If you go
What: “Blithe Spirit,” a comedy in three acts presented by the Steamboat Springs High School theater department
When: 7 p.m. Thursday through Saturday, 2 p.m. Saturday
Where: Steamboat Springs High School auditorium
Cost: $10 general admission; $5 for children ages 6 to 12, seniors and high school students with valid identification
Subtle humor, intricate relationship drama and ghosts are occupying the Steamboat Springs High School drama department, as student actors, crew members and directors prepare for a production of Noel Coward’s “Blithe Spirit.”
The play opens with Charles Condomine, an author who’s searching for material for a new book. He invites a medium, Madame Arcati, to perform a séance at his home for research. She accidentally summons his deceased ex-wife, and the situational comedy rolls from there.
“Blithe Spirit” gives its student actors a chance to get into character emotions and relationships while delivering a sophisticated brand of comedy, said Aaron Ginesta, a junior playing Charles.
The High School’s production “Blithe Spirit” opens at 7 p.m. Thursday in the Steamboat Springs High School auditorium. Performances continue at 7 p.m. Friday and 2 and 7 p.m. Saturday. Tickets are $10 for general admission and $5 for children ages 6 to 12 and high school students with valid identification.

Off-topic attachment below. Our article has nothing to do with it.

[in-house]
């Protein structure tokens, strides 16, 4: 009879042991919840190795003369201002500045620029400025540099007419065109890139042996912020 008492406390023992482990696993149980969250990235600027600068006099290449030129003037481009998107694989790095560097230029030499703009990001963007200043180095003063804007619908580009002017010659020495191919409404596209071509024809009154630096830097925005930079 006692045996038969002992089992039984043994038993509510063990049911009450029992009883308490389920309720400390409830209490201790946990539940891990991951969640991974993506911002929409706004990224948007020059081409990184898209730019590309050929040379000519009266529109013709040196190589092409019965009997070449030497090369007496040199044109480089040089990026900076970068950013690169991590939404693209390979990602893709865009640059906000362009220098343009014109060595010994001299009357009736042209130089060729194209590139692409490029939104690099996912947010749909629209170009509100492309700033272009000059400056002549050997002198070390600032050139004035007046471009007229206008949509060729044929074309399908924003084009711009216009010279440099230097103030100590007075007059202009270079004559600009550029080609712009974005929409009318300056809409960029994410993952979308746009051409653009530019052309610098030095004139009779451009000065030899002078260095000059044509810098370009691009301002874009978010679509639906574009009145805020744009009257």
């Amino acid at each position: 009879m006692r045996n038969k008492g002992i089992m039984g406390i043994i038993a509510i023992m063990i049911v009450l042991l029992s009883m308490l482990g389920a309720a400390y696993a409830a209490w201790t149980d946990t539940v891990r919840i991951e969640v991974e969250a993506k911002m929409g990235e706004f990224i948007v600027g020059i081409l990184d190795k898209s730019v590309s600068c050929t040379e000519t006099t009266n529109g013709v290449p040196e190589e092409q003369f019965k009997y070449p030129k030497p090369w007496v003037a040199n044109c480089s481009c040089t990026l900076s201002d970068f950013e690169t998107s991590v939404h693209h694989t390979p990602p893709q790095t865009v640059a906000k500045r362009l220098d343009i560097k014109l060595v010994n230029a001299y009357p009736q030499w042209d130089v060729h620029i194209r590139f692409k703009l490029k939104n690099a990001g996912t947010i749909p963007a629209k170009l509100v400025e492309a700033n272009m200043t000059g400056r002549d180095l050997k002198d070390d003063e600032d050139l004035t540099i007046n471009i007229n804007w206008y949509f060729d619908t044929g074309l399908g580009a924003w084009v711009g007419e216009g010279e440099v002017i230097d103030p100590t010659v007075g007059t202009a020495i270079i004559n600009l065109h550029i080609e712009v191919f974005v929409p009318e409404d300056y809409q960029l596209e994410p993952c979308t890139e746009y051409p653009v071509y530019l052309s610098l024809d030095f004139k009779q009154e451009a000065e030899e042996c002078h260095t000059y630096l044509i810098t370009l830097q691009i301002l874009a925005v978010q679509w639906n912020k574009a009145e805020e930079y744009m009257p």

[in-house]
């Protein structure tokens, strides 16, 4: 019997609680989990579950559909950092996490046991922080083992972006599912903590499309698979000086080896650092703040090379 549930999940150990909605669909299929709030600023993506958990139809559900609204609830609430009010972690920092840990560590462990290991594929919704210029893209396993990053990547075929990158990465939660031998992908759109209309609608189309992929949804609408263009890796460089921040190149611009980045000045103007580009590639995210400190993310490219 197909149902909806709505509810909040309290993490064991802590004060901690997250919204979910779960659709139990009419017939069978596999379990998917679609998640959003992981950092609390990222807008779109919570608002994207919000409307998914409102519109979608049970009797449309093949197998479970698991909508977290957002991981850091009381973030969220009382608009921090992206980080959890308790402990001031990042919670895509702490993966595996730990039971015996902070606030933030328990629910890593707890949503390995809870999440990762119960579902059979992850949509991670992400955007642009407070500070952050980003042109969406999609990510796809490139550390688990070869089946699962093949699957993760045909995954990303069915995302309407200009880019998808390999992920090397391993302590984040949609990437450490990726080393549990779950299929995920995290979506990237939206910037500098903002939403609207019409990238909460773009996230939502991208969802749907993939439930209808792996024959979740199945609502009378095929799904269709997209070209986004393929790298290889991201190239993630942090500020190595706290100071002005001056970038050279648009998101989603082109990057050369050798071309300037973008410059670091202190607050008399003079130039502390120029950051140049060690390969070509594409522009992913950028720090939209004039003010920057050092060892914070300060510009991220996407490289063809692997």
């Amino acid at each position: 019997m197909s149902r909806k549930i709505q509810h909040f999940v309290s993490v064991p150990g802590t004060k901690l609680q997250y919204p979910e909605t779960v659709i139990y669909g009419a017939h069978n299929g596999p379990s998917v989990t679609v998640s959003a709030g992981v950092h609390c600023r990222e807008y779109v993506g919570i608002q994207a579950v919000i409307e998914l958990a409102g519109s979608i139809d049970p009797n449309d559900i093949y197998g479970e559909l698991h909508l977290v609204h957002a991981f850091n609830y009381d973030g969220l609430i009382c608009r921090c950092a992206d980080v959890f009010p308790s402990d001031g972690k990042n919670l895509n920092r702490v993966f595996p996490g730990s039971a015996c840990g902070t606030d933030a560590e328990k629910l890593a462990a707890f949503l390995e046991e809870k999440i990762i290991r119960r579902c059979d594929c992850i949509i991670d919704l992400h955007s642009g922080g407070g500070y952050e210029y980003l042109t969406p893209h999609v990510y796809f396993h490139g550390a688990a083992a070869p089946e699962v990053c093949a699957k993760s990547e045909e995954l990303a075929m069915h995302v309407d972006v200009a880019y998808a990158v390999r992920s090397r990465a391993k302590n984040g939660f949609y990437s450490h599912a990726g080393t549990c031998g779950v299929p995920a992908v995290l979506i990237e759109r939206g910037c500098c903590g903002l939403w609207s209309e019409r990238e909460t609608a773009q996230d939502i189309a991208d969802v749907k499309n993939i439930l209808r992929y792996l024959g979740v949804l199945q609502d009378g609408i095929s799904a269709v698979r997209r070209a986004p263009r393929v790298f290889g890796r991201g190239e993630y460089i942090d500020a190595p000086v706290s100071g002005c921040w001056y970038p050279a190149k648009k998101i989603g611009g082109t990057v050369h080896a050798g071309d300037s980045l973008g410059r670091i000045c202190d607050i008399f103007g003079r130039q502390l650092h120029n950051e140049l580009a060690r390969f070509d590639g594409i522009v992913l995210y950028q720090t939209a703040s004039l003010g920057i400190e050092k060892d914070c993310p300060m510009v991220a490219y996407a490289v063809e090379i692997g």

Assistant director and stage manager Blake Kelly, a sophomore who is trying his skills behind the scenes for the first time, said he’s enjoyed watching the actors find ways to make the characters their own as they start to feel comfortable with the material. The show appeals to a wide range of audiences in its humor, using both subtle touches and more obvious jokes to draw out laughs, he said.
“It’s in its own little niche. So the audience may think this is the first play of this kind that the high school has done in a little while, and they’ll be surprised in a good way, I think,” Kelly said.
Olivia Lange-Moore, a junior who plays Charles’ second wife, Ruth, said she learned how to use body language to carry out the more subtle comedy in the play. The show’s comedy likely will play well to anyone who’s been involved in a long-term relationship, Lange-Moore said.
The cast has taken the chance to update parts of the play with modern references and jokes that play to their age group, said Mary Willingham, a freshman playing Madame Arcati.
By taking on a three-act play featuring a brand of comedy that’s new to many of the actors, the students involved in “Blithe Spirit” are broadening their résumés, said Amy Pottinger, director and high school theater teacher.
“I look at in terms of like their college résumé, and in their four years what would be a really great college résumé for them to have. … And they hadn’t done something with this sophistication, but yet still a comedy,” Pottinger said.
The show is expected to run about 2.5 hours, with two intermissions between the three acts. The material is appropriate for all ages, Pottinger said.